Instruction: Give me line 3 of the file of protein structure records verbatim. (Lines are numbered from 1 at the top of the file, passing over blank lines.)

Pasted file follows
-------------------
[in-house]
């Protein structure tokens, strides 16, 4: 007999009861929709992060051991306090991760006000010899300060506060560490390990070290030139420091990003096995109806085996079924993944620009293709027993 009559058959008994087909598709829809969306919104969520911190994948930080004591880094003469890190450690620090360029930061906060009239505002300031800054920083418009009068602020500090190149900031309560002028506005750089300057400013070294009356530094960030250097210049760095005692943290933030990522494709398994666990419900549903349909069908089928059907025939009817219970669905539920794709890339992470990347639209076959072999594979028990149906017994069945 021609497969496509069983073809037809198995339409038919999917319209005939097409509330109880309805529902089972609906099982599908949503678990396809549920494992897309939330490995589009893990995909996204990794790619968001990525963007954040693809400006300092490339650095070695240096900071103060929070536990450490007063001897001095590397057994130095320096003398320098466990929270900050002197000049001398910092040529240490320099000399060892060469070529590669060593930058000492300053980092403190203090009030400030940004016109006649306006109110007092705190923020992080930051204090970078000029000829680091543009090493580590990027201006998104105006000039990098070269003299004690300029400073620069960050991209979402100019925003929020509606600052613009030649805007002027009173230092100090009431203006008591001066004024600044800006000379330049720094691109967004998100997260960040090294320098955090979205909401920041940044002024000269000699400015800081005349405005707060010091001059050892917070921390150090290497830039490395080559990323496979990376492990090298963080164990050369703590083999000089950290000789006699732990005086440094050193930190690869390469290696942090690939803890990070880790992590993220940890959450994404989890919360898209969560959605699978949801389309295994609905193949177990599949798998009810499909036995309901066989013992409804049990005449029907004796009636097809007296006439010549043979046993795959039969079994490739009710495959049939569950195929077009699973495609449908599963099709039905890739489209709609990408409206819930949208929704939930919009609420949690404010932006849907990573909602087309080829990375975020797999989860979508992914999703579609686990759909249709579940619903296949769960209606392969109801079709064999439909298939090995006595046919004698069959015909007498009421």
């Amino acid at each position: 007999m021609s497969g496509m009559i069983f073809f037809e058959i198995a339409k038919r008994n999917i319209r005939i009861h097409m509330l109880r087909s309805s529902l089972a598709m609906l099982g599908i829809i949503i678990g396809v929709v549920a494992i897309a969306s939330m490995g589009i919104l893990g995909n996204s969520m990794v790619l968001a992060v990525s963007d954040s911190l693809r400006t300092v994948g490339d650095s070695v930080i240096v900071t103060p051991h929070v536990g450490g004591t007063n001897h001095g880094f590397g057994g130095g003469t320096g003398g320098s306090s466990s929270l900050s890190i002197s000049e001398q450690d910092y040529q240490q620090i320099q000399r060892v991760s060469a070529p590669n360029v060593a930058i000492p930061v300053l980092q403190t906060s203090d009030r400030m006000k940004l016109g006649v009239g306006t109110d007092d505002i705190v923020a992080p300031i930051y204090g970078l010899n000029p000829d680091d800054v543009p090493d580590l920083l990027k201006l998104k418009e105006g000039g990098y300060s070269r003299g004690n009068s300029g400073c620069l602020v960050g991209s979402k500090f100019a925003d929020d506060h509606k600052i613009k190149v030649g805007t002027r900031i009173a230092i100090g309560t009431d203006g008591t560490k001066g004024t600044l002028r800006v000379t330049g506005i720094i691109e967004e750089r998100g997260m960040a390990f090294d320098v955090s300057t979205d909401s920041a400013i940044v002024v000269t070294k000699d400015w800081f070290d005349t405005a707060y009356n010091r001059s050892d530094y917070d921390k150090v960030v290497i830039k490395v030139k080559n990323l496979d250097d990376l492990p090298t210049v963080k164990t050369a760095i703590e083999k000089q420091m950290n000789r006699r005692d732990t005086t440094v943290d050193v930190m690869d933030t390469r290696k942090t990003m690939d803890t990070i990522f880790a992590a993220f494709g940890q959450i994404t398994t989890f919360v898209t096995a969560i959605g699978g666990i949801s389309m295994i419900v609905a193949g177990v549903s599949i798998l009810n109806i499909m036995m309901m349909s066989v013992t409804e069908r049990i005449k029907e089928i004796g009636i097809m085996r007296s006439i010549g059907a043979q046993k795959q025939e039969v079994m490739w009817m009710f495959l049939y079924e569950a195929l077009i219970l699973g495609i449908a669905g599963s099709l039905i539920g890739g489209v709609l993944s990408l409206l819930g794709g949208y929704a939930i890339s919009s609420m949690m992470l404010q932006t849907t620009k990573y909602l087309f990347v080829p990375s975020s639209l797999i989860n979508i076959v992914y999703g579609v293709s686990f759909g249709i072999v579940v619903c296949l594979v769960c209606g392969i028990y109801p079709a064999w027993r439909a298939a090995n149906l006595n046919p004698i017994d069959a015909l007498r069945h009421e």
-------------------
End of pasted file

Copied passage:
């Amino acid at each position: 007999m021609s497969g496509m009559i069983f073809f037809e058959i198995a339409k038919r008994n999917i319209r005939i009861h097409m509330l109880r087909s309805s529902l089972a598709m609906l099982g599908i829809i949503i678990g396809v929709v549920a494992i897309a969306s939330m490995g589009i919104l893990g995909n996204s969520m990794v790619l968001a992060v990525s963007d954040s911190l693809r400006t300092v994948g490339d650095s070695v930080i240096v900071t103060p051991h929070v536990g450490g004591t007063n001897h001095g880094f590397g057994g130095g003469t320096g003398g320098s306090s466990s929270l900050s890190i002197s000049e001398q450690d910092y040529q240490q620090i320099q000399r060892v991760s060469a070529p590669n360029v060593a930058i000492p930061v300053l980092q403190t906060s203090d009030r400030m006000k940004l016109g006649v009239g306006t109110d007092d505002i705190v923020a992080p300031i930051y204090g970078l010899n000029p000829d680091d800054v543009p090493d580590l920083l990027k201006l998104k418009e105006g000039g990098y300060s070269r003299g004690n009068s300029g400073c620069l602020v960050g991209s979402k500090f100019a925003d929020d506060h509606k600052i613009k190149v030649g805007t002027r900031i009173a230092i100090g309560t009431d203006g008591t560490k001066g004024t600044l002028r800006v000379t330049g506005i720094i691109e967004e750089r998100g997260m960040a390990f090294d320098v955090s300057t979205d909401s920041a400013i940044v002024v000269t070294k000699d400015w800081f070290d005349t405005a707060y009356n010091r001059s050892d530094y917070d921390k150090v960030v290497i830039k490395v030139k080559n990323l496979d250097d990376l492990p090298t210049v963080k164990t050369a760095i703590e083999k000089q420091m950290n000789r006699r005692d732990t005086t440094v943290d050193v930190m690869d933030t390469r290696k942090t990003m690939d803890t990070i990522f880790a992590a993220f494709g940890q959450i994404t398994t989890f919360v898209t096995a969560i959605g699978g666990i949801s389309m295994i419900v609905a193949g177990v549903s599949i798998l009810n109806i499909m036995m309901m349909s066989v013992t409804e069908r049990i005449k029907e089928i004796g009636i097809m085996r007296s006439i010549g059907a043979q046993k795959q025939e039969v079994m490739w009817m009710f495959l049939y079924e569950a195929l077009i219970l699973g495609i449908a669905g599963s099709l039905i539920g890739g489209v709609l993944s990408l409206l819930g794709g949208y929704a939930i890339s919009s609420m949690m992470l404010q932006t849907t620009k990573y909602l087309f990347v080829p990375s975020s639209l797999i989860n979508i076959v992914y999703g579609v293709s686990f759909g249709i072999v579940v619903c296949l594979v769960c209606g392969i028990y109801p079709a064999w027993r439909a298939a090995n149906l006595n046919p004698i017994d069959a015909l007498r069945h009421e």